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As part of the Dance of the African Diaspora (DAD) programme, internationally acclaimed artist Joseph Toonga (Artistic Director of Just Us Dance Theatre) presents a series of dance on screen, showcasing outstanding choreographers Jade Hackett (UK) and Renann Fontoura (Brazil) alongside an exclusive online presentation of his own work, BORN TO MANIFEST, a digital response made during Covid 19 lockdown to his earlier theatrical production ‘Born to Manifest’ (see the original trailer below).

The programme is part of the Autumn programme of Dance Insights ONLINE, presented in collaboration with One Dance UK

Key Information


Wednesday 28 October 2020 


Dance on Screen with Q&A via Youtube

Joseph Toonga commented
It has been great to develop my partnership with DanceXchange through their Dance Insights Online programme this Autumn, in the lead up to presenting my new outdoor work Born to Protest at Birmingham International Dance Festival next year. It is more apparent than ever that we need to use the power of art to connect people from different walks of life and cultures. Through DanceXchange & BIDF I am excited to grow my audience and connect with communities outside of London.



Joseph Toonga (UK), Artistic Director of Just Us Dance Theatre

‘You say I’m a black guy. I know who I am, do you know who I am?’

BORN TO MANIFEST is a new four-part film series created as a collaborative project during the COVID-19 lockdown that responds to an earlier Hip Hop theatre work Born to Manifest by Joseph Toonga, Artistic Director of Just Us Dance Theatre.

A powerful Hip Hop dance double bill, the original theatrical production, Born to Manifest premiered in November 2019, and illuminates systemic racism and its impact on Black British Men.  Joseph Toonga draws from real life accounts to a create a poignant, responsive piece that simultaneously champions cultural identity and challenges racial stigmas. Set to an original score from Michael ‘Mikey J’ Asante, this dynamic new dance work explores the themes of mental health and the power and privilege that still oppress and dictate. Joseph delivers stark home truths through the complexity and beauty of an individual’s journey.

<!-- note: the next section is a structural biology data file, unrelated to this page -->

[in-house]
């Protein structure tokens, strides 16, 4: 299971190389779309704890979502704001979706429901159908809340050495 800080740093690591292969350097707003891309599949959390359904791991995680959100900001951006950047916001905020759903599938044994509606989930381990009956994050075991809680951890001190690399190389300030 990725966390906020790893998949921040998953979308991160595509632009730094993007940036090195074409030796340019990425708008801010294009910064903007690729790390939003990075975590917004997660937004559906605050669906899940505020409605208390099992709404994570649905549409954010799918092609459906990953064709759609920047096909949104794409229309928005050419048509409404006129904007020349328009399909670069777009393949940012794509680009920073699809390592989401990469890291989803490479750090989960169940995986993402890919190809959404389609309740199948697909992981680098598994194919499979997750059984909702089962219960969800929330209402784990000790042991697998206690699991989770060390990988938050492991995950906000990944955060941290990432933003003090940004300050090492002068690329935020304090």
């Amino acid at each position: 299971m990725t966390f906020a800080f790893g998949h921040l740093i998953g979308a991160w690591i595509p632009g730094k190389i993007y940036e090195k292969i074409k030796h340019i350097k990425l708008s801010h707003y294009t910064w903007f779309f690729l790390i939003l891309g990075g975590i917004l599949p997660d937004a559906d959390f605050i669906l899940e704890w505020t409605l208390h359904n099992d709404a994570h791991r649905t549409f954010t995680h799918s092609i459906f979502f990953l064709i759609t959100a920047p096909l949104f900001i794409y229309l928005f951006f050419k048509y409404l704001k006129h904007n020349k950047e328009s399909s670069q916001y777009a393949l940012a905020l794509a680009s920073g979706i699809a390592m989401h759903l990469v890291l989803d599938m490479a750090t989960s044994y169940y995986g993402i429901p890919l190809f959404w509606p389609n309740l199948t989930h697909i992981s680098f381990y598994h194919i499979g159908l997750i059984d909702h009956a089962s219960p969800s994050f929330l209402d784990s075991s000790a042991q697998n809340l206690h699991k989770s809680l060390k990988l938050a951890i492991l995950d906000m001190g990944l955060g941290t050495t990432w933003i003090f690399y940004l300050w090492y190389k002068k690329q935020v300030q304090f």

‘I feel a responsibility as a black male to empower the younger generation as a role model and example of how dance can provide a positive, successful route. Mental health and black men’s experiences of it, is little discussed, which is why I am passionate about creating awareness to shift stigmas’
 Joseph Toonga.


Jade Hackett (UK)

Why do I love us so much? premiered online in September 2020. The piece was created during the COVID-19 lockdown by choreographer and artistic director Jade Hackett, in response to the resurgence of the Black Lives Matter movement and the repeated trauma of seeing black people suffer at the hands of those in power.  Why do I love us so much? shifts the narrative of what has been seen on screens around the world in recent months and is a celebration of black culture and communities.

Jade Hackett is an Artistic Director, Choreographer and Dance Performer based in East London. Her work spans both commercial/pop promo and theatre, both in a live and filmed capacity. Previous credits include: Adidas, House of Holland, T4, Panasonic, London 2012, Boy Blue, Zoonation, Blaze, The Sugababes, Blackstreet and Lethal B. Jade specialises in Hip Hop, Locking, Popping, House, Afro Dance, Tap and Lindy Hop. Her body of dance work is Black culturally inspired and explores themes including women, freedom of speech and mass incarceration.


Renann Fontoura (Brazil)

“Caput, head, he who has neither name nor voice, the indeterminate behind the mask. “

Caput is a dance video work created remotely during the Covid 19 pandemic, a dance work produced from video to video that seeks to communicate contemporary issues related to our relationship with self-image, information and new technologies of communication.

Using the body language of the interpreter Leonardo Laureano, developed through experience in various dances from the African diaspora (Hip Hop, House, Krump, Breakin’, etc …), and from a perspective derived from performing arts and contemporary dance lines, we developed an experimental language with a focus on subjectivity, in an attempt to bring the viewer closer to these different artistic lines and incite critical sense. Having the concern of leaving a space, through subjective and abstract language, so that each viewer can create their own narrative interpretation, or not.

Renann Fontoura is a Brazilian dancer and choreographer whose practice investigates improvisation using Hip Hop and Popping techniques. His work has been commissioned by numerous festivals including Alkantara Festival Space (Portugal) and Festival Danca em Transit (Brazil), and he is co-founder of Abstracto – an annual event that brings together musicians and dancers to test ideas and hold artistic experiments in front of an audience.